The main goal of this program is to provide high quality, low cost and convenient education and training to individuals who are struggling to. . .read more
Learn about movements around the country to make community college courses tuition-free for qualifying students.
Due to the financial challenges incoming students face, many local and state leaders are advocating for tuition-free community college programs. As community colleges strive to provide local residents with programs for certification, degrees, and training, many community leaders argue that tuition-free programs will help students to more effectively prepare for the job market without being subjected to excessive educational costs during difficult economic times.
The Tuition-Free Debate
As Diverse Community College reveals in their investigation, the county majors of both Knoxville and Memphis assert that residents of their communities should have access to free public education at local community colleges. Mayors A.C. Wharton and Mike Ragsdale of local Tennessee counties argue that, in utilizing the resources of scholarships and grants that are currently available, local community colleges can shift their current programs to create tuition free pathways for incoming and current students. As Tennessee, along with most states across the country, are struggling with job losses and a struggling economy, Wharton argues that the shift for tuition-free programs is Tennessee’s attempt at creating a more effective and prepared work force: “‘We want to blast our way into being able to produce a world-class work force. You can't do that with merely a high school diploma.’”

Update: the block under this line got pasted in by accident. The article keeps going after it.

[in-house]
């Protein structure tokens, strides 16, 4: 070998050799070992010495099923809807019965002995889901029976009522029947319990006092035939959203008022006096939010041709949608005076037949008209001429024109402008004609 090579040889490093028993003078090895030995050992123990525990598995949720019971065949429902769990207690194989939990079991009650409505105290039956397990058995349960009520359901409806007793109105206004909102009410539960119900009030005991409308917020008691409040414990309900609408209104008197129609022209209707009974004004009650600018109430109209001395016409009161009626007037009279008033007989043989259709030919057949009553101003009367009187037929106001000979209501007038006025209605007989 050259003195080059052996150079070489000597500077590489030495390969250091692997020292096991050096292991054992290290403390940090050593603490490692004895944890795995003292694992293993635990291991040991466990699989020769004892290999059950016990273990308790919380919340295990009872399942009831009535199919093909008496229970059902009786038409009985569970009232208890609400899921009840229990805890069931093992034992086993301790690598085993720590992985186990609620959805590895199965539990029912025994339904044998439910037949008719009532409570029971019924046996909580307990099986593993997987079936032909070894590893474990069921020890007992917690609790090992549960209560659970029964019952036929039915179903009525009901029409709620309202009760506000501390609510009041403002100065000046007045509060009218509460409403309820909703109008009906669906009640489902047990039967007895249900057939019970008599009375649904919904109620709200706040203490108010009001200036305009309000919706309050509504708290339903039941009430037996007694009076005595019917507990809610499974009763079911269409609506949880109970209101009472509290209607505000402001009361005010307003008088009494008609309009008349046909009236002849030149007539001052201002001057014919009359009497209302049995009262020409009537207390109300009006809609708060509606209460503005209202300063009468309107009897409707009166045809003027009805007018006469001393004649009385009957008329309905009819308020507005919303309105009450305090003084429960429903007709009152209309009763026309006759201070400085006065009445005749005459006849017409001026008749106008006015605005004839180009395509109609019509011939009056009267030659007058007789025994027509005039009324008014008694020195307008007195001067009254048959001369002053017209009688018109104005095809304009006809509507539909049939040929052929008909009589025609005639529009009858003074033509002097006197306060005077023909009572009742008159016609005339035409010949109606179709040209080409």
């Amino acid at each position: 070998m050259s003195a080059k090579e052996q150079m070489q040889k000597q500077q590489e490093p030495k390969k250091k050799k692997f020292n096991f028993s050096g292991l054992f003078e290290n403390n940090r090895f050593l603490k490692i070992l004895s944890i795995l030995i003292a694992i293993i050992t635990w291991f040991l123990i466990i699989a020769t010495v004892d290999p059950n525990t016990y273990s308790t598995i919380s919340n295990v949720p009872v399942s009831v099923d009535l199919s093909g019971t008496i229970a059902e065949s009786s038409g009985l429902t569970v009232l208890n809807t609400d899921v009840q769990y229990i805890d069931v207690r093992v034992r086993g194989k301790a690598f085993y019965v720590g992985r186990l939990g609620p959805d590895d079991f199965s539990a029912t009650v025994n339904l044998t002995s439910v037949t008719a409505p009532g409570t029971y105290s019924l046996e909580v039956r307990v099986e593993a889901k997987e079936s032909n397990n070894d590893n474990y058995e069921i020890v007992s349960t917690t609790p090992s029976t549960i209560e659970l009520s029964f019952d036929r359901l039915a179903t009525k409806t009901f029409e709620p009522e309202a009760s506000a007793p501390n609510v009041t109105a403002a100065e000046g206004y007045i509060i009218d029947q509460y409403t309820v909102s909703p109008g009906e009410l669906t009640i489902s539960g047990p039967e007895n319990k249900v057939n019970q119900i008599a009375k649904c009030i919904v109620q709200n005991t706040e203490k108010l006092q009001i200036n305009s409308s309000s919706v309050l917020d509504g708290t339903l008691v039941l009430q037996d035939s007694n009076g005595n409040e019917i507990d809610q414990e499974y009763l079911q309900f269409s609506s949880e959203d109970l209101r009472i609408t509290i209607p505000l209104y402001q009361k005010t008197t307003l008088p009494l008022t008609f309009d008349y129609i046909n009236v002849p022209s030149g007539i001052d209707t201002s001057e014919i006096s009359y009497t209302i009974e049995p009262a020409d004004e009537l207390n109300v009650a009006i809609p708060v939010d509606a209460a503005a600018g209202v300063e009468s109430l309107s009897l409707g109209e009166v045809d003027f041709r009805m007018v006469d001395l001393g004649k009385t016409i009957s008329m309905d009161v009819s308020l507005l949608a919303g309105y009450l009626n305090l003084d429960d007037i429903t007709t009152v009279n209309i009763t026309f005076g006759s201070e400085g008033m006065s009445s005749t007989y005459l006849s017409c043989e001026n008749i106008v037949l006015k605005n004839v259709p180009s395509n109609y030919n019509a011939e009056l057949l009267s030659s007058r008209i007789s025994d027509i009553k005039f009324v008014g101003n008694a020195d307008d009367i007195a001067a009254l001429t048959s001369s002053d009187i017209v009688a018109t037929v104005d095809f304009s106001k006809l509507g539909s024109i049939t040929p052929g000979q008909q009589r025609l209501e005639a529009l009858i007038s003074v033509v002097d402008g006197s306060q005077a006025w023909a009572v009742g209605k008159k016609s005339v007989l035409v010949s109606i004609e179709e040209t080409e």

By collaborating with community college and local political leaders, the Tennessee mayors are working to establish a proposal that will provide residents with tuition-free access to higher education. As the leaders describe, “The community college program, as envisioned, would provide public and. . .read more